Air Malta: landing rights ‘sale’ gives government strategic control

€33 million sale-and-leaseback of Heathrow and Gatwick slots to government company not just a way of pumping government cash into airline, Air Malta says...

The transfer of Air Malta’s landing and take-off slots at the Heathrow and Gatwick airports to Malta Air Travel Limited (MATL), a government company which leases the slots back to the national airline, has allowed Air Malta to receive €33 million in cash for its summer slots alone in 2018
The transfer of Air Malta’s landing and take-off slots at the Heathrow and Gatwick airports to Malta Air Travel Limited (MATL), a government company which leases the slots back to the national airline, has allowed Air Malta to receive €33 million in cash for its summer slots alone in 2018

Air Malta has insisted that its strategy to transfer the airline’s landing rights to a government company is to give the State sole control of the strategic slots at all times – and not just a way of pumping government cash into the airline. 

The transfer of Air Malta’s landing and take-off slots at the Heathrow and Gatwick airports to Malta Air Travel Limited (MATL), a government company which leases the slots back to the national airline, has allowed Air Malta to receive €33 million in cash for its summer slots alone in 2018. 

Just on the speculative value of those landing rights – €33.8 million for the summer slots only – Air Malta received a much-needed cash boost. And in the year ending March 2019 it will once again be a one-off €22.8 million boost from the London slots, this time for winter, that will keep the airline’s finances stable, even though a loss is expected for this financial year. 

“Through this transaction, Air Malta has realised fair value of these slots, whereas the government (through MATL) acquired an asset representing a low-risk capital investment with an immediate secured return on investment for an indefinite duration and the possibility of profit through a disposal on the open market in the future,” an airline spokesperson said. 

Air Malta’s accounts for the financial year ended 2018, filed earlier last week, shows the airline is suffering from a negative equity of €33.9 million, because its accumulated losses are €223 million and have eaten into its equity and share premium. The situation would have been worse had Air Malta not revalued its properties that year, which gave it a €16 million boost with which to pad those losses.   

But the real money-spinner has been the millions of euro from the Maltese government to buy Air Malta’s landing rights at London Heathrow and Gatwick airports, through MATL. “The agreement contemplates two separate transactions, one for the respective slots for the summer season and the other for the winter season... the summer slots were exchanged on 20 March 2018 [€33.9 million] which amount is fully reflected as a gain [in] financial year ended 31 March 2018...  The winter slots were exchanged on 12 July 2018 and accordingly, after the end of the current reporting period, the company recognised [a gain of] €22.8 million for the year ending 31 March 2019,” auditors noted in the financial accounts.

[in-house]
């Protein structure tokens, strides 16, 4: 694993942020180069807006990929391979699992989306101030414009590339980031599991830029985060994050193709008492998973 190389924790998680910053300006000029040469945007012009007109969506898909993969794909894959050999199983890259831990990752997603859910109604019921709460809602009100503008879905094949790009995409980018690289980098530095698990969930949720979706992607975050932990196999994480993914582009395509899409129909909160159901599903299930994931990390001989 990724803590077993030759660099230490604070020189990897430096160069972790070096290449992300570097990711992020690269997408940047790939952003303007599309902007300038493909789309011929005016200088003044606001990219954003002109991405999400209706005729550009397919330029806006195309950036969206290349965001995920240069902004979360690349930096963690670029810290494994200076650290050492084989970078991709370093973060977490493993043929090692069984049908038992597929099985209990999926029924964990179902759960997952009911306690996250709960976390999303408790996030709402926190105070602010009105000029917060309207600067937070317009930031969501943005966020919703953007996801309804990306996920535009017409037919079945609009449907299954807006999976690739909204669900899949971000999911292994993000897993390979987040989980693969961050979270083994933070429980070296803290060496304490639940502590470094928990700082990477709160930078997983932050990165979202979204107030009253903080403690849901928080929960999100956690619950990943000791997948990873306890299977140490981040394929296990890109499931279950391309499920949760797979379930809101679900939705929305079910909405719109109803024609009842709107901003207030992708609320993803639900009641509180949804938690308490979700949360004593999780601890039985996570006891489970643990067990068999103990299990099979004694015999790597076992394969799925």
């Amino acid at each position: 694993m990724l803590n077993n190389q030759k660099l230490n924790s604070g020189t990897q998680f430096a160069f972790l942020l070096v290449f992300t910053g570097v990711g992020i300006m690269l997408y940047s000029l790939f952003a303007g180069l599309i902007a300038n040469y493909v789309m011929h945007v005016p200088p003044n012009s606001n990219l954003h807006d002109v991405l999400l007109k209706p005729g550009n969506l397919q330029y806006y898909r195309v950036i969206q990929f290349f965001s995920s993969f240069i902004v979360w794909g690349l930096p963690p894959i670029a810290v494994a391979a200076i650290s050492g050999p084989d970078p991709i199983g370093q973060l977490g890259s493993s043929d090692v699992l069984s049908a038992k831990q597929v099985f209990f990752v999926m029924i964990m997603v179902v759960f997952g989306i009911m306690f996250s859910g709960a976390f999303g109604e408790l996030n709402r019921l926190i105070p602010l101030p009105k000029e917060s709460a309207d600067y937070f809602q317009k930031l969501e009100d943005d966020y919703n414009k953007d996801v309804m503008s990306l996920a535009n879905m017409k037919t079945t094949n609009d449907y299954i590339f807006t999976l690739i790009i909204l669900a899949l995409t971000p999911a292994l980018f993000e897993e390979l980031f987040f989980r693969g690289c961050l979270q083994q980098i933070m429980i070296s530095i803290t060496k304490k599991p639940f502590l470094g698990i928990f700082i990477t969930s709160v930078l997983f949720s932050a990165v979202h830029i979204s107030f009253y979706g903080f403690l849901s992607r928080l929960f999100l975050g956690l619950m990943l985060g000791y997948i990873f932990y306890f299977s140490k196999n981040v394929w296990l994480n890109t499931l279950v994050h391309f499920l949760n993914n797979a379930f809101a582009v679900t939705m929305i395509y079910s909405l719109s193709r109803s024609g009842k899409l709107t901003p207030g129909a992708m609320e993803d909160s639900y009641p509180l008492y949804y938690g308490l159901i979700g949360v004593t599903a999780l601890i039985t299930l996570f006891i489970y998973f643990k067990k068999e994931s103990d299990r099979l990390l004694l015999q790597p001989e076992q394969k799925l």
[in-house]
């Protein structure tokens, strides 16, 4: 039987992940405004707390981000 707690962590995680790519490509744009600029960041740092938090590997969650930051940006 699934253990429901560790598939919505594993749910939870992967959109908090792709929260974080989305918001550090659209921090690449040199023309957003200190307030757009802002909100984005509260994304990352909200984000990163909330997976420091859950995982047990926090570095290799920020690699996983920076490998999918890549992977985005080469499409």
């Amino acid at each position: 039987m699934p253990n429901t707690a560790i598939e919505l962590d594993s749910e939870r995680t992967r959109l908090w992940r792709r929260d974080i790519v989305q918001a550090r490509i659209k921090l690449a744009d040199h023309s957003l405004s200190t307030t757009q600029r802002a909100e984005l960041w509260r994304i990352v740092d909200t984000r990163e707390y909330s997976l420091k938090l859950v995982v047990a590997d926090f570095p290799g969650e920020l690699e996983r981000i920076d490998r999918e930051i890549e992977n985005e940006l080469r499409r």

Auditors PricewaterhouseCoopers noted that Air Malta as a group is forecasting losses from continuing operations in the 2019 financial year due to market and operational matters. However, it is “proposed transactions” mentioned in the company’s business plan that will “give rise to funding that meets liquidity requirements”. 

Despite the triumphant note struck by the Labour government on Air Malta, its own auditors have highlighted major conditions relating to the company as a going concern: “the underlying assumption [is] that the business plan 2019-2021 can be successfully implemented... and [that] the confidence that the government has expressed, on the basis of the legal advice obtained, that the proposed arrangements do not give rise to any form of state aid and that all restructuring actions are pursued within the framework set by the European Commission.” 

A spokesperson for the airline last week took issue with various press reports on the financial statements, claiming they were intended at undermining the airline. “They purposely ignored the external auditors report incorporated within the financial statements in order to insinuate that ‘potentially creative accounting techniques’ and ‘clever book entries’ were adopted by the company and approved by its external auditors, PricewaterhouseCoopers,” the spokesperson said. 

“The external Auditors' statement on page 19 paragraph one of the financial statements [says], ‘During the financial year ended 31st March 2018 the Group reported operating profits from continuing operation prior to restructuring costs and non-recurring items amounting to 1.2 million euros [2017; operating losses from continuing operations prior to re-structuring costs and non-recurring items amounting to euros 10.8 million]’. The company ended its statement by showing its appreciation at the professionalism and integrity as well as the guidance of its external auditors.” 

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